~ Accepting feelings thoughts and reactions and changing your relationship with them

Creating a Rich and Meaningful Life
~ Increasing Awareness
~ For each of the following areas identify which are important in your RML and what that looks like now and what you want it to look like

Changing Your Relationship
~ Radically accept feelings, thoughts and urges
~ Think of them like road signs
~ You can take them under advisement and decide what to do.
~ Speed limit/Anger
~ Construction/Giving up
~ No passing/Addiction
~ Rest stop/Depression
Motivational Enhancement (Functional)
~ Understanding motivation for change as well as no change in the context of the person’s RML in order to motivate purposeful action

Use a Broad Functional Approach
~ Transdiagnostic
~ Common mechanisms underlying an array of difficulties: Depression, Low Self-Esteem, Addiction
~ Shoulds and Shouldn’ts (Acceptance)
~ I should feel
~ I shouldn’t think
~ I should be
~ Lack of Awareness of Needs/Wants (Mindfulness)
~ Vulnerabilities
~ Autopilot or Rigid Thinking (Psychological Flexibility)
~ A willingness to accept all aspects of ones experience without unnecessary avoidance—Emotional, Cognitive, Behavioral, Physical
~ The ability to ponder multiple possible actions and thoughts and consciously choose
Difficulties with Self-Processes
~ Difficulty with self esteem or self efficacy may cause or maintain problems
~ Self-as-content – Narrative about one’s self and attributes
~ Being overly attached to the conceptualized self can prohibit flexibility
~ Ex. Being a good worker in a bad job
~ Ex. Being a good daughter but getting a divorce

Addressing Self as Content
~ Who do you want to be?
~ Explain why each of those is important?
~ In what ways does the current situation prevent you from being who you want to be?
~ What areas in your life are going as you want them to? (addressing global attributions)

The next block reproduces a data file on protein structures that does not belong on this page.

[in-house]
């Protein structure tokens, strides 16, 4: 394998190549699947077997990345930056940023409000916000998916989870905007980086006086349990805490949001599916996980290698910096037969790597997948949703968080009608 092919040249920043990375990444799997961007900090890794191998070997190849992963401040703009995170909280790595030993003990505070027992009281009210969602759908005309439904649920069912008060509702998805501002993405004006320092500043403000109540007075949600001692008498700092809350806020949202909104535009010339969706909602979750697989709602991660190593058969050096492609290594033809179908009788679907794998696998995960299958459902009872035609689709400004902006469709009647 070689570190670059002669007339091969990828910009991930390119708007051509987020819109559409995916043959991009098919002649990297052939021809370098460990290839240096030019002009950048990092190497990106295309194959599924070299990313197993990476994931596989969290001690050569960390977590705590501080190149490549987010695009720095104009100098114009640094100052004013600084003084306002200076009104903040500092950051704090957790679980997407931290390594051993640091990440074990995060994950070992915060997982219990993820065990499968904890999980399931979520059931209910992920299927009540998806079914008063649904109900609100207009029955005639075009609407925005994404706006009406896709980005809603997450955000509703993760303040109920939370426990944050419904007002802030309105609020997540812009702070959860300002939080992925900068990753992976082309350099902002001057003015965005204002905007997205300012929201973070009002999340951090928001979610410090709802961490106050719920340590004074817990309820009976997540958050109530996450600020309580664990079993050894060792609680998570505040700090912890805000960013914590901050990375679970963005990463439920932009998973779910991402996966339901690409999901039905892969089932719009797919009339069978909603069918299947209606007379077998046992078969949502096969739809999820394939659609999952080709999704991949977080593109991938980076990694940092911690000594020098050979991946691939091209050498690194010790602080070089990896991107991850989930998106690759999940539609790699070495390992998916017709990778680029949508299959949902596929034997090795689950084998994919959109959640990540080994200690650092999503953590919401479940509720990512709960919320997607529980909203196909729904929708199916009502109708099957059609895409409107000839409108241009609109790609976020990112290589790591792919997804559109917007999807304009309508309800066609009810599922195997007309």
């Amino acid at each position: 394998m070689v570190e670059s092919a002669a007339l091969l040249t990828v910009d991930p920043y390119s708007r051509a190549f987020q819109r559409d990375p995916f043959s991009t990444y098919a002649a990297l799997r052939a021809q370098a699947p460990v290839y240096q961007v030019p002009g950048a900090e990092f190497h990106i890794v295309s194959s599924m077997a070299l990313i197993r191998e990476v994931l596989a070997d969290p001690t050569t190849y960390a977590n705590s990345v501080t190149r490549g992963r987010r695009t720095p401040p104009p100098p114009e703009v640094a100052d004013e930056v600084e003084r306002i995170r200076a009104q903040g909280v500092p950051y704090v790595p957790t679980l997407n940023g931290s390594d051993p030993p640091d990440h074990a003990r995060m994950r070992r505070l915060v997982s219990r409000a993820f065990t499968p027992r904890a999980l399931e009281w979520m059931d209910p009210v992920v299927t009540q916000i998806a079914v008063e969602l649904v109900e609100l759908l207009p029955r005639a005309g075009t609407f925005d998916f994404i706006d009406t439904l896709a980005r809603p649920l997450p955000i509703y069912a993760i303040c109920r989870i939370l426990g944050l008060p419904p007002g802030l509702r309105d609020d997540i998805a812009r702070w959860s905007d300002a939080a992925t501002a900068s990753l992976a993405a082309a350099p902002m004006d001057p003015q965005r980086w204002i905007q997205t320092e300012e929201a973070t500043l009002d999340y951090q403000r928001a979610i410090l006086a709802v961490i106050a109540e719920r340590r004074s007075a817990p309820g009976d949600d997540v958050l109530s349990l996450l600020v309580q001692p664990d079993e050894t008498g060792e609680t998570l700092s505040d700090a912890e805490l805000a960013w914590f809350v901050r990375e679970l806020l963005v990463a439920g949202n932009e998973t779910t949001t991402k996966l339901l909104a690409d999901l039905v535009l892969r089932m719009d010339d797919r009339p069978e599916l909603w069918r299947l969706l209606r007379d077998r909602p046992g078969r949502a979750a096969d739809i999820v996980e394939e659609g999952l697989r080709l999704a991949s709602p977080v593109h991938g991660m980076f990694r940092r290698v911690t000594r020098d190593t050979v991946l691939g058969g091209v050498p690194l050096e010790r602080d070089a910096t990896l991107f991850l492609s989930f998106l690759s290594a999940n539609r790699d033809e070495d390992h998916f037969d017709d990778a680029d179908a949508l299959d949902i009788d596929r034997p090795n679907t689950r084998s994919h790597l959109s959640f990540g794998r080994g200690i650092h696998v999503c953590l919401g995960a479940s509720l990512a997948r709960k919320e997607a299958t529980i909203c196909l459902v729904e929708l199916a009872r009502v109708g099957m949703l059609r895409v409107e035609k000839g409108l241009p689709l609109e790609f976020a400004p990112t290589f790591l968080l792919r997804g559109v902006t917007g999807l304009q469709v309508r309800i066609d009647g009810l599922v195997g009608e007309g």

~ Are there other ways to achieve or conceptualize the same end?
~ Examples
~ A size 3 (attractive/lovable)
~ A doctor (successful)
~ Not divorced (not a failure)
~ Loyal/dependable (not a quitter)

Difficulties with Self-Processes cont…
~ Difficulty with self esteem or self efficacy may cause or maintain problems
~ Self-as-process
~ Awareness of internal experience
~ Many people have difficulty attending to their internal experience in a flexible way
~ Handling urges, feelings
~ Identifying thoughts, feelings, urges, sensations etc.
Addressing Self-As-Process
~ Mindfulness journals/logs
~ Meditation to increase awareness
~ CBT Exposure-Noticing / In-Vivo Logs
~ Anger
~ Fear
~ Craving
~ Relapse prevention plans to handle internal processes
~ Make a committed action worksheet for each thing that is important to you.

Difficulties with Self-Processes
~ Difficulty with self esteem or self efficacy may cause or maintain problems
~ Self-as-context
~ Adopting the perspective of the self in the past, present and future—Who you were-are-want to be
~ Ability to take the perspective of others
~ Rigid self as context—or inability to take perspective may inhibit effective problem solving.
~ I am and always will be a failure/an addict/depressed
Addressing Self-As-Context
~ Increasing Perspective
~ Looking at your definition of a RML, what does your…
~ Past self tell you about your current situation? (schema)
~ What might your future self tell you about your current situation? (Flexibility)
~ What might you tell someone else in a similar situation?
~ How do your current thoughts, feelings, behaviors help you move toward what is important to you?

~ Contextual CBT involves understanding people’s phenomenological truth
~ Problems can arise when people
~ Thinks/feels that they are not who they should be or things are not as they should be
~ Are unaware of their internal feelings, thoughts, urges
~ Are unaware of the motivation (in context) of their feelings, thoughts, urges
~ Use rigid problem solving and conceptualization without considering context or perspective
~ Contextual CBT uses awareness, mindfulness, radical acceptance and psychological flexibility activities to help people move toward a rich and meaningful life instead of trying to escape or avoid discomfort.